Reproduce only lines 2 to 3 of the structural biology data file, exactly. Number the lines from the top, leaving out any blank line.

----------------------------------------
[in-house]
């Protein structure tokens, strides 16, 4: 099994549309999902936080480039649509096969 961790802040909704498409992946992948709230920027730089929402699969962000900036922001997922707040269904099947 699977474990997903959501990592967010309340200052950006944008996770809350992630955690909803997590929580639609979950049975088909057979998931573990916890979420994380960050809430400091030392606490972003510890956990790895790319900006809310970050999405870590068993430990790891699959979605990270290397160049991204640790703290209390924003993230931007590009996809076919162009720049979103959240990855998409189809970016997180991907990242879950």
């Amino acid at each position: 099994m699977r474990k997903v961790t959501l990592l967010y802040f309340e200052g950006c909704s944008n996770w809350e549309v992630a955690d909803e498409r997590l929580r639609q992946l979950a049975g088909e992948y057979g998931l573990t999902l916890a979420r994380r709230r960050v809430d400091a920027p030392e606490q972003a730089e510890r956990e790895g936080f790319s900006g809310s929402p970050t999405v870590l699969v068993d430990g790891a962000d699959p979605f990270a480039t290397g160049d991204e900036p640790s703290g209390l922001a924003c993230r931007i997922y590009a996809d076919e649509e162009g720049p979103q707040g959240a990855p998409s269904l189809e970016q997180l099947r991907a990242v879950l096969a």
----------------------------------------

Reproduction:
């Protein structure tokens, strides 16, 4: 099994549309999902936080480039649509096969 961790802040909704498409992946992948709230920027730089929402699969962000900036922001997922707040269904099947 699977474990997903959501990592967010309340200052950006944008996770809350992630955690909803997590929580639609979950049975088909057979998931573990916890979420994380960050809430400091030392606490972003510890956990790895790319900006809310970050999405870590068993430990790891699959979605990270290397160049991204640790703290209390924003993230931007590009996809076919162009720049979103959240990855998409189809970016997180991907990242879950």
């Amino acid at each position: 099994m699977r474990k997903v961790t959501l990592l967010y802040f309340e200052g950006c909704s944008n996770w809350e549309v992630a955690d909803e498409r997590l929580r639609q992946l979950a049975g088909e992948y057979g998931l573990t999902l916890a979420r994380r709230r960050v809430d400091a920027p030392e606490q972003a730089e510890r956990e790895g936080f790319s900006g809310s929402p970050t999405v870590l699969v068993d430990g790891a962000d699959p979605f990270a480039t290397g160049d991204e900036p640790s703290g209390l922001a924003c993230r931007i997922y590009a996809d076919e649509e162009g720049p979103q707040g959240a990855p998409s269904l189809e970016q997180l099947r991907a990242v879950l096969a």